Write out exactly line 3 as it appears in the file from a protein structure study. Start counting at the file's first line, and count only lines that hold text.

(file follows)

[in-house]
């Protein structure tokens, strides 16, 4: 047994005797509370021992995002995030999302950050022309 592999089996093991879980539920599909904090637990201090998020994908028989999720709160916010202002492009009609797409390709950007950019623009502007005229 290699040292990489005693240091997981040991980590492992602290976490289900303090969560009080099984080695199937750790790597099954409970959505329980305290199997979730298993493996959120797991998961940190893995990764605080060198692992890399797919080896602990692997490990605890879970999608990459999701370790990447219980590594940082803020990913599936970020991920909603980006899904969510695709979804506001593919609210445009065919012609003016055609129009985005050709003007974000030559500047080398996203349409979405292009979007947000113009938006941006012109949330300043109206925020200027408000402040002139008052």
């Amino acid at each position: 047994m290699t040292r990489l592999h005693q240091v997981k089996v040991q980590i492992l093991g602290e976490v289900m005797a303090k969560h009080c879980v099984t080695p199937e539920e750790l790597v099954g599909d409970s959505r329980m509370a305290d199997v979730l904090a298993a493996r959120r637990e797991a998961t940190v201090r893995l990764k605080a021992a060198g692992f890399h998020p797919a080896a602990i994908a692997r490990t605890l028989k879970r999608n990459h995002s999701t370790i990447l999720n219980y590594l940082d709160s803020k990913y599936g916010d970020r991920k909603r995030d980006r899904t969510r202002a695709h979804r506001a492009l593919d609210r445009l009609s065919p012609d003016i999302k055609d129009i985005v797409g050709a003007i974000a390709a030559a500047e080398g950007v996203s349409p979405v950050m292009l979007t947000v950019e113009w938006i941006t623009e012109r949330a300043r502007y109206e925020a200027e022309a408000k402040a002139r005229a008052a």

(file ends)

């Amino acid at each position: 047994m290699t040292r990489l592999h005693q240091v997981k089996v040991q980590i492992l093991g602290e976490v289900m005797a303090k969560h009080c879980v099984t080695p199937e539920e750790l790597v099954g599909d409970s959505r329980m509370a305290d199997v979730l904090a298993a493996r959120r637990e797991a998961t940190v201090r893995l990764k605080a021992a060198g692992f890399h998020p797919a080896a602990i994908a692997r490990t605890l028989k879970r999608n990459h995002s999701t370790i990447l999720n219980y590594l940082d709160s803020k990913y599936g916010d970020r991920k909603r995030d980006r899904t969510r202002a695709h979804r506001a492009l593919d609210r445009l009609s065919p012609d003016i999302k055609d129009i985005v797409g050709a003007i974000a390709a030559a500047e080398g950007v996203s349409p979405v950050m292009l979007t947000v950019e113009w938006i941006t623009e012109r949330a300043r502007y109206e925020a200027e022309a408000k402040a002139r005229a008052a």